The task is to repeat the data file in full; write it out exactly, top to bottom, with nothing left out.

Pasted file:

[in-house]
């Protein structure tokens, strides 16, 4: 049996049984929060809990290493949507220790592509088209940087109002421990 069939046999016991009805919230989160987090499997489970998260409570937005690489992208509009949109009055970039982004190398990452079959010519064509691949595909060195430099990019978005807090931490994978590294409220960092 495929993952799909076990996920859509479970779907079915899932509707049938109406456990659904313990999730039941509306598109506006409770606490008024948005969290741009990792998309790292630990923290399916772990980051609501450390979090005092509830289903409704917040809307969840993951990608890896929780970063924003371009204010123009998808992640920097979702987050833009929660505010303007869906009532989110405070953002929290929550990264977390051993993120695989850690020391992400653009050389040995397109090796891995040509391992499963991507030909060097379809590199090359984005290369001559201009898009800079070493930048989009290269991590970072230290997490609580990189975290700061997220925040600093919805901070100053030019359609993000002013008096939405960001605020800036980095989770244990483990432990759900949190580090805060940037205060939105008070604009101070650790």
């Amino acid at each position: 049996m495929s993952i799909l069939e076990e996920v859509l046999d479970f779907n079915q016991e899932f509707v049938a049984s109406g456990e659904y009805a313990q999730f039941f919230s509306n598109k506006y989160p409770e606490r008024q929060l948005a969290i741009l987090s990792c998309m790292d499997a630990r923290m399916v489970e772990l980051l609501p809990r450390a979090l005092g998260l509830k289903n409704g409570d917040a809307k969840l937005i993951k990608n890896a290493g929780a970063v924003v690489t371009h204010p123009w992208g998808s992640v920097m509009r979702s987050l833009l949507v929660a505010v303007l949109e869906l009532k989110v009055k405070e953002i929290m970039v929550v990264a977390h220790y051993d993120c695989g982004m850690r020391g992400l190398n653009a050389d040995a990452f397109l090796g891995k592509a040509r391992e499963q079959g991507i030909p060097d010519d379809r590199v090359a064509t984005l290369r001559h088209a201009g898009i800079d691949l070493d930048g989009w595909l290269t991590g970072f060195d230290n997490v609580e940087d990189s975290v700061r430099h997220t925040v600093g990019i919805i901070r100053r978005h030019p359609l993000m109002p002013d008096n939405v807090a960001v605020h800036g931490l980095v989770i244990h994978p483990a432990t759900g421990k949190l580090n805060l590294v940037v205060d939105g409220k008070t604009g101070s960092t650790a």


[in-house]
């Protein structure tokens, strides 16, 4: 049996049984929060809990290493949507220790592509088209940087109002421990 069939046999016991009805919230989160987090499997489970998260409570937005690489992208509009949109009055970039982004190398990452079959010519064509691949595909060195430099990019978005807090931490994978590294409220960092 495929993952799909076990996920859509479970779907079915899932509707049938109406456990659904313990999730039941509306598109506006409770606490008024948005969290741009990792998309790292630990923290399916772990980051609501450390979090005092509830289903409704917040809307969840993951990608890896929780970063924003371009204010123009998808992640920097979702987050833009929660505010303007869906009532989110405070953002929290929550990264977390051993993120695989850690020391992400653009050389040995397109090796891995040509391992499963991507030909060097379809590199090359984005290369001559201009898009800079070493930048989009290269991590970072230290997490609580990189975290700061997220925040600093919805901070100053030019359609993000002013008096939405960001605020800036980095989770244990483990432990759900949190580090805060940037205060939105008070604009101070650790």
């Amino acid at each position: 049996m495929s993952i799909l069939e076990e996920v859509l046999d479970f779907n079915q016991e899932f509707v049938a049984s109406g456990e659904y009805a313990q999730f039941f919230s509306n598109k506006y989160p409770e606490r008024q929060l948005a969290i741009l987090s990792c998309m790292d499997a630990r923290m399916v489970e772990l980051l609501p809990r450390a979090l005092g998260l509830k289903n409704g409570d917040a809307k969840l937005i993951k990608n890896a290493g929780a970063v924003v690489t371009h204010p123009w992208g998808s992640v920097m509009r979702s987050l833009l949507v929660a505010v303007l949109e869906l009532k989110v009055k405070e953002i929290m970039v929550v990264a977390h220790y051993d993120c695989g982004m850690r020391g992400l190398n653009a050389d040995a990452f397109l090796g891995k592509a040509r391992e499963q079959g991507i030909p060097d010519d379809r590199v090359a064509t984005l290369r001559h088209a201009g898009i800079d691949l070493d930048g989009w595909l290269t991590g970072f060195d230290n997490v609580e940087d990189s975290v700061r430099h997220t925040v600093g990019i919805i901070r100053r978005h030019p359609l993000m109002p002013d008096n939405v807090a960001v605020h800036g931490l980095v989770i244990h994978p483990a432990t759900g421990k949190l580090n805060l590294v940037v205060d939105g409220k008070t604009g101070s960092t650790a």